The big switch (and what a switch it was), as this blog title suggests, is my reflections and thoughts on switching from a traditional functional group teaching approach to the mechanism-based teaching approach found in Karty’s textbook. My first blog (The Big Switch, Part 1) summed up my feelings and thoughts as I approached my first term teaching with Karty’s mechanistic approach. In this post, I would like to reflect on my first term and my expectations, changes, and hopes for my current term.
As I expected, the transition to the mechanistic approach for the students was great. I do think my students understood mechanisms better this year and more importantly, how to apply them in synthetics questions. I found they got concepts that sometimes would get lost on students in previous years. For example, one concept that all the students seemed to hone in on was the importance of the stereochemical implications on a reaction and how the mechanism can help them with that. This concept requires knowledge of steric effects, molecular hybridization and geometry, as well as the mechanism. These ideas, which are all covered in different chapters, were correctly applied in the context of the questions they were asked. Along with the mechanism-based approached, I think the best feature of the textbook is the reinforcement of prior topics to the current topic at hand. This was a surprise to me of how much more retention the students had over the course of the term as opposed to previous years.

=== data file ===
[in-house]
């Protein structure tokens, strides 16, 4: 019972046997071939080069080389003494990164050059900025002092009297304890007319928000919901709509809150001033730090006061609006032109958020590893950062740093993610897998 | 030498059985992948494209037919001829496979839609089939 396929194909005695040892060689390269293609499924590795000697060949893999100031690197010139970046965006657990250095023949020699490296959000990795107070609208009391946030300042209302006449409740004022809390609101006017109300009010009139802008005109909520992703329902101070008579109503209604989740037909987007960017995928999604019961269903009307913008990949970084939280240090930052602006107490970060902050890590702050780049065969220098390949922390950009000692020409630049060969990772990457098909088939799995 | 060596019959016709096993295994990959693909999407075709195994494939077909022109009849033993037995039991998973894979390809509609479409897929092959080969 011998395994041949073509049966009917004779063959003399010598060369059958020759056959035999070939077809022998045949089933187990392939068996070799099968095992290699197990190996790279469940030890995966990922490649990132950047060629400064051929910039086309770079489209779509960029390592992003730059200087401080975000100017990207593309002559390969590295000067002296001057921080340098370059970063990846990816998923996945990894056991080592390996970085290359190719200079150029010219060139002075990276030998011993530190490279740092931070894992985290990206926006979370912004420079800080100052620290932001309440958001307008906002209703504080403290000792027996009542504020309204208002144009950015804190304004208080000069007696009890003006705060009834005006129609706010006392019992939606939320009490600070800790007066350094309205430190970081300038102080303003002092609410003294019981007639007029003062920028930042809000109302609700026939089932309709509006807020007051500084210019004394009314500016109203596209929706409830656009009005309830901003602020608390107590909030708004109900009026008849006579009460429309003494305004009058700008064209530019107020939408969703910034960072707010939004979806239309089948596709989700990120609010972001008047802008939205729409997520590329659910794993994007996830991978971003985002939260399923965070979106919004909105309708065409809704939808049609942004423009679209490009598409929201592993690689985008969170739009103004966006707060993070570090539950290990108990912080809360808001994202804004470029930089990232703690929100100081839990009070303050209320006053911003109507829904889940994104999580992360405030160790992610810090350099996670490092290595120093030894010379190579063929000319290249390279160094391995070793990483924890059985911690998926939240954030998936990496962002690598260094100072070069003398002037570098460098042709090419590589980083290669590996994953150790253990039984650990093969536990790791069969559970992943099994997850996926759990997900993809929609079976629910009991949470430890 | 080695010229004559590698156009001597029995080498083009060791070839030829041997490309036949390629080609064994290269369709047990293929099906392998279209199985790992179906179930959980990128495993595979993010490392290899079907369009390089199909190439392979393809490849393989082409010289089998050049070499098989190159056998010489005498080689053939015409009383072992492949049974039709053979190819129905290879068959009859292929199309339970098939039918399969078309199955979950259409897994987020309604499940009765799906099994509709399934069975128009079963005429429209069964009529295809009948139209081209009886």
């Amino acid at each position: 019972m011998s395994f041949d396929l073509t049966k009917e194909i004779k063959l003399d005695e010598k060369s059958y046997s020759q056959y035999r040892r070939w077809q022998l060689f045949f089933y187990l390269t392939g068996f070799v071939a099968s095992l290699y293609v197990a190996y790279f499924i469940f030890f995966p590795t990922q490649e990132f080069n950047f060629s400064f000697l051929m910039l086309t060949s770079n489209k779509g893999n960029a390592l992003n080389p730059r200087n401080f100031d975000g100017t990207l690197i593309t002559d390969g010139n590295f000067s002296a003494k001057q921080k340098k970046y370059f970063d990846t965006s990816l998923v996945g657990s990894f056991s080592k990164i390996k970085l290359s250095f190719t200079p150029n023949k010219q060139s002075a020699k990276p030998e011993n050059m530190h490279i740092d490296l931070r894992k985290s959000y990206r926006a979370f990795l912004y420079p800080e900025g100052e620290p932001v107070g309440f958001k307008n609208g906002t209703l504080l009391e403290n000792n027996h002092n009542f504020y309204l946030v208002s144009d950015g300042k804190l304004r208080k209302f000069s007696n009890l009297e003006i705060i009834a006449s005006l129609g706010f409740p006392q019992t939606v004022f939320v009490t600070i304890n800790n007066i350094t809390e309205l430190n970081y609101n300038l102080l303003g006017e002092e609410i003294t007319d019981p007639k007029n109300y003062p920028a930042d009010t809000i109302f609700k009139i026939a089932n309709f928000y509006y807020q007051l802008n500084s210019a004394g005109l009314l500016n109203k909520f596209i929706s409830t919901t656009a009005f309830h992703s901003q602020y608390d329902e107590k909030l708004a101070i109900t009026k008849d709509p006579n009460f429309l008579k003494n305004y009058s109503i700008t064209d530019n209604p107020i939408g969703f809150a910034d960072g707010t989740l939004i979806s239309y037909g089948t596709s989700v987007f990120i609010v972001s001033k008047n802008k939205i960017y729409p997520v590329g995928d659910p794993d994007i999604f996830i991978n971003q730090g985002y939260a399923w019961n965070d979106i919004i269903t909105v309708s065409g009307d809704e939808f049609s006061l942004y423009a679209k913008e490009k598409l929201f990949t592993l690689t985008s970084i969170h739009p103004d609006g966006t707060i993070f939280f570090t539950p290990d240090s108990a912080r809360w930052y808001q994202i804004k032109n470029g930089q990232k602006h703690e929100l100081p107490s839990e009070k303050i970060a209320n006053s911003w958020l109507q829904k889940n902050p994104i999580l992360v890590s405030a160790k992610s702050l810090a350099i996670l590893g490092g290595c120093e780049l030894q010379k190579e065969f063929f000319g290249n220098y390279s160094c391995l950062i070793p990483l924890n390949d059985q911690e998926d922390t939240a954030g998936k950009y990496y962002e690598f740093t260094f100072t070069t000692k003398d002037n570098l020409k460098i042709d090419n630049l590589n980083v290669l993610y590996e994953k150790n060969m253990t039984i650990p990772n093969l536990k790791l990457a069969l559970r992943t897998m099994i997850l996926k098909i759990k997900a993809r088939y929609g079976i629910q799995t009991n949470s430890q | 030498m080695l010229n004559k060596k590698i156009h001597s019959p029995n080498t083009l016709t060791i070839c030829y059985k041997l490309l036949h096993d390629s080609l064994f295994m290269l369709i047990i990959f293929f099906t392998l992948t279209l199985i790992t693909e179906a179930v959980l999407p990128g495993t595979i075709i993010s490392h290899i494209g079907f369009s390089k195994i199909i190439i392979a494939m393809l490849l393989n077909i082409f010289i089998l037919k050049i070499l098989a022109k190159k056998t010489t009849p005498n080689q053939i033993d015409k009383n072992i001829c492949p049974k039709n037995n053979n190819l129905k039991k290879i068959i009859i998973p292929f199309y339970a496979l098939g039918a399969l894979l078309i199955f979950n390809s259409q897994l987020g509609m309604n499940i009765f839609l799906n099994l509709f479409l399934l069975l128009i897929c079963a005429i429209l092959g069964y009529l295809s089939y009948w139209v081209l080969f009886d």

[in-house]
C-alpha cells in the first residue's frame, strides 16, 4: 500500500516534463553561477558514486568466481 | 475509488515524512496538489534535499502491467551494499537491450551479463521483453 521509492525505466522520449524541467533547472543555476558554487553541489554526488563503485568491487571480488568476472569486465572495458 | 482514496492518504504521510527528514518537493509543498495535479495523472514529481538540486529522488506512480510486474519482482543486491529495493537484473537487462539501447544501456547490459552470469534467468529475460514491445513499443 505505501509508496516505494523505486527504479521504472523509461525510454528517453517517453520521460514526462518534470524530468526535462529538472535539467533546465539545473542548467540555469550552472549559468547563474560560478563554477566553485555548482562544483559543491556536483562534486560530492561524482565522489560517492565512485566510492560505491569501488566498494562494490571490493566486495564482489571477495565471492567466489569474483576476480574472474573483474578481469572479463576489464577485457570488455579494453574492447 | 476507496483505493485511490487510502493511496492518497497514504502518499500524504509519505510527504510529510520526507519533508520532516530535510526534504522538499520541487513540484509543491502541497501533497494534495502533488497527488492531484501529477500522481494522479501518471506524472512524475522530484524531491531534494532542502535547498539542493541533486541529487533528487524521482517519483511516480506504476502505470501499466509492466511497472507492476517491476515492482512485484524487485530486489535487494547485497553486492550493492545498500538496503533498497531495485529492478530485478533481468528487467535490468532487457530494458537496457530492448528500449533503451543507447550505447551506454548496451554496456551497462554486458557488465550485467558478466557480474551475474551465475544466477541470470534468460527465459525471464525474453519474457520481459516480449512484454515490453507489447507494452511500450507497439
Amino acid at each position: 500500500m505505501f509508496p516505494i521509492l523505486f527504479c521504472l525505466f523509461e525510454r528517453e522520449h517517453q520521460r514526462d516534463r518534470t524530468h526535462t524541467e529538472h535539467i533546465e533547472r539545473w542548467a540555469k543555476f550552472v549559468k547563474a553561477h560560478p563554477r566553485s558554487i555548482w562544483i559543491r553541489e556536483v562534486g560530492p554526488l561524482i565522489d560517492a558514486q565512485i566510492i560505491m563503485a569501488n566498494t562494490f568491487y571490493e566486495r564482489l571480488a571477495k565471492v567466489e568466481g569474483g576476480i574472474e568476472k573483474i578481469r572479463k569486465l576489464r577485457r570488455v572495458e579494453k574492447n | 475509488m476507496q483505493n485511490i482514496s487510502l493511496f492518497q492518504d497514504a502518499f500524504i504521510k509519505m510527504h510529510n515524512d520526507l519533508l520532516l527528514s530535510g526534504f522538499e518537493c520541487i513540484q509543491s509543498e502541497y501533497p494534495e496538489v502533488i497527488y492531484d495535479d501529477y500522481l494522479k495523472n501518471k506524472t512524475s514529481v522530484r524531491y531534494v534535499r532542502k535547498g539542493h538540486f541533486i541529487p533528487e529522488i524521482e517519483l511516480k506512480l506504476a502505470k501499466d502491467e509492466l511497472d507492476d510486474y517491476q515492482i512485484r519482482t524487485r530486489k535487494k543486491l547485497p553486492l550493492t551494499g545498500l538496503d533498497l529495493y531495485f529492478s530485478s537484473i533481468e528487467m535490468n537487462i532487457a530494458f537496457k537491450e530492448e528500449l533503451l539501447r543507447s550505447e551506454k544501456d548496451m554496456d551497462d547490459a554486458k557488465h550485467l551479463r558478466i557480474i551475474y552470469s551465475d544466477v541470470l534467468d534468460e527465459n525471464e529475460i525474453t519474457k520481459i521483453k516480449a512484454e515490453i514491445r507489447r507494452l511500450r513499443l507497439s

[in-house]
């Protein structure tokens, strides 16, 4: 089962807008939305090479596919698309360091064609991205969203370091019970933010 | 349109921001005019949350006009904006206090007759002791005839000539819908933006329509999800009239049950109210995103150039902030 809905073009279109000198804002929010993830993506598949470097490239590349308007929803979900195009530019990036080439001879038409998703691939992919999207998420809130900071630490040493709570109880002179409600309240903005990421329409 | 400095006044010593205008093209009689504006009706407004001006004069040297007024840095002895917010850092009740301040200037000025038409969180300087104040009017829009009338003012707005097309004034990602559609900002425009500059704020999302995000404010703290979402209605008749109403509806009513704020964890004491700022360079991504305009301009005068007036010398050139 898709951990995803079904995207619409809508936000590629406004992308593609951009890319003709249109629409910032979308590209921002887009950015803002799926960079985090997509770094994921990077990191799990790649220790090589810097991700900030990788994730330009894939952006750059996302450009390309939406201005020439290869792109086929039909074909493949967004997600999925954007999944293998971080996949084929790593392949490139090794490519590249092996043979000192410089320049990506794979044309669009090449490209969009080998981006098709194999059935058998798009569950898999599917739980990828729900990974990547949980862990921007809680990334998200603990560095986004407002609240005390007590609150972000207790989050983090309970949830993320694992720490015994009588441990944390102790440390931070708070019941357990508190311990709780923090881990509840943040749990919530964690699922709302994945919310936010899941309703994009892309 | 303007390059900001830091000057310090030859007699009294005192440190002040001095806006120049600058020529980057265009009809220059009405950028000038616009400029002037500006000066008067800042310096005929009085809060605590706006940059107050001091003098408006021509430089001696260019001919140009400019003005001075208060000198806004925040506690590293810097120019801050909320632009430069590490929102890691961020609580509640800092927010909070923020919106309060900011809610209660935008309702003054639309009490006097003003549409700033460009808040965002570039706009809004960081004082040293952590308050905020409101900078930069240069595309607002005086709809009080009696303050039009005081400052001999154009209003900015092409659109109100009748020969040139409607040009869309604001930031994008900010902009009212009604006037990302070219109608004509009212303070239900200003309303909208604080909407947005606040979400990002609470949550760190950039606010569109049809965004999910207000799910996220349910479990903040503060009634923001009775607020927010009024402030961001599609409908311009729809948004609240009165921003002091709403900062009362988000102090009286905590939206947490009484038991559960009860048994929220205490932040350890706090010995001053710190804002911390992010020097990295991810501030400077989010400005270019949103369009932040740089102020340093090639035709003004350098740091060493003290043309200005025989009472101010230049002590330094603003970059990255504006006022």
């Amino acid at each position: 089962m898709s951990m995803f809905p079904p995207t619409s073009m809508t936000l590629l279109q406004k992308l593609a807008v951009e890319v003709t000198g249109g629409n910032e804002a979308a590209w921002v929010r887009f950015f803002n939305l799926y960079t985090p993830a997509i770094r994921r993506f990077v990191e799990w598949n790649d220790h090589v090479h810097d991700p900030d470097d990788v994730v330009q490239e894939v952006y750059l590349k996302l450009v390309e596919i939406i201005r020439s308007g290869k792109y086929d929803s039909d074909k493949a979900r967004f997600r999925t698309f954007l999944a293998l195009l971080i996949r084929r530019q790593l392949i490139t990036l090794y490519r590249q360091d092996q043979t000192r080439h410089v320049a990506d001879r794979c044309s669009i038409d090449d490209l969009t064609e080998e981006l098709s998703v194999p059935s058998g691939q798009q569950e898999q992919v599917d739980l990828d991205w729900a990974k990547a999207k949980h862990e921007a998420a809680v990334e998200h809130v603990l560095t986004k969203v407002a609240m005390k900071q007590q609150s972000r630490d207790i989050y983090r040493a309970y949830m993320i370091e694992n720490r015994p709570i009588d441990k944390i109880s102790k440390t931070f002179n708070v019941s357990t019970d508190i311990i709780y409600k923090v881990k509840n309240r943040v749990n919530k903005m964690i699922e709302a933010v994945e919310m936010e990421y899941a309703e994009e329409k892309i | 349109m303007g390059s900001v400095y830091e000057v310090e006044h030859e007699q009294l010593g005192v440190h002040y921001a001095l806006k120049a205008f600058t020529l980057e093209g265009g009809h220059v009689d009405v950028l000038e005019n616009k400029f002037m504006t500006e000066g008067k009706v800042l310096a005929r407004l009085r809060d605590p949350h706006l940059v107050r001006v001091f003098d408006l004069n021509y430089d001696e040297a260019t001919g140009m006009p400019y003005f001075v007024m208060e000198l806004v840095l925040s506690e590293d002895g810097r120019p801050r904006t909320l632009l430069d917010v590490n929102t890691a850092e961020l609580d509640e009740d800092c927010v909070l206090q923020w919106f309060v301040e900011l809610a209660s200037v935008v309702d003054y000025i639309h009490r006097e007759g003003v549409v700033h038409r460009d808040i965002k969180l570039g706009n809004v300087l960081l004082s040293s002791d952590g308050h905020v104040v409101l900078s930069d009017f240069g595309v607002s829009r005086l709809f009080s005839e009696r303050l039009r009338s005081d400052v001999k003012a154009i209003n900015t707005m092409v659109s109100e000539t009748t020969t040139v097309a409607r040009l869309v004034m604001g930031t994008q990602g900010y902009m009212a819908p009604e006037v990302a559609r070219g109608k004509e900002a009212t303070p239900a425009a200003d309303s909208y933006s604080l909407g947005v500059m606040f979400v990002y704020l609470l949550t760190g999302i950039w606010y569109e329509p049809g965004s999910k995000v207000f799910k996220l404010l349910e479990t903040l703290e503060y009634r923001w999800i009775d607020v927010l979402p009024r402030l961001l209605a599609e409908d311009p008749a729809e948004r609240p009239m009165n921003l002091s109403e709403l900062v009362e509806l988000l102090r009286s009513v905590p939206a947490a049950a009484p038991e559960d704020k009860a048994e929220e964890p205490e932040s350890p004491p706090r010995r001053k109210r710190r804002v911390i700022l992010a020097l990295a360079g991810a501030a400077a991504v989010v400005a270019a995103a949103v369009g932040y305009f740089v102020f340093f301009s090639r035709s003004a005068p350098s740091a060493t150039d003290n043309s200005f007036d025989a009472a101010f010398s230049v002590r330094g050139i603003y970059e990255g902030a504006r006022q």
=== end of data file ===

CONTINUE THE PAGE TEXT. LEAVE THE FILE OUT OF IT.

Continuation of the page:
My biggest concern entering the term was what the students would think of this approach. I must admit, in retrospect, this was a silly concern. The students were all in their first organic chemistry class so as far as they are concerned (especially after this last term) the functional group approach is how organic chemistry is taught. I think, now in reflection, the concern was not for my students but for myself. I think that concern stemmed from teaching organic chemistry for 17 years using the functional group approach. My concerns were not unfounded. I must admit I have struggled a bit in the transition and this is just due to the 17 years of using the same approach, with the same order of functional groups, and teaching the same exact reactions and mechanisms in the same order. I found myself in class referring to reactions that we covered (that we didn’t) and talked about reactions coming up that really were not going to be covered until next term.
I think these types of problems/mix-ups are expected and anyone transitioning from a long tenure of the functional group approach should expect a few of them. I am sure when I am teaching this course next year these slip-ups will decrease and my familiarity with the flow of the course will allow me to make the connections to previous and future material much easier.
I am going to have to say goodbye for now. I am off to organic and we are covering retrosynthetic analysis. It’s one of my favorite topics and it gets an entire chapter in Karty!
-Corey Stilts, Emira College
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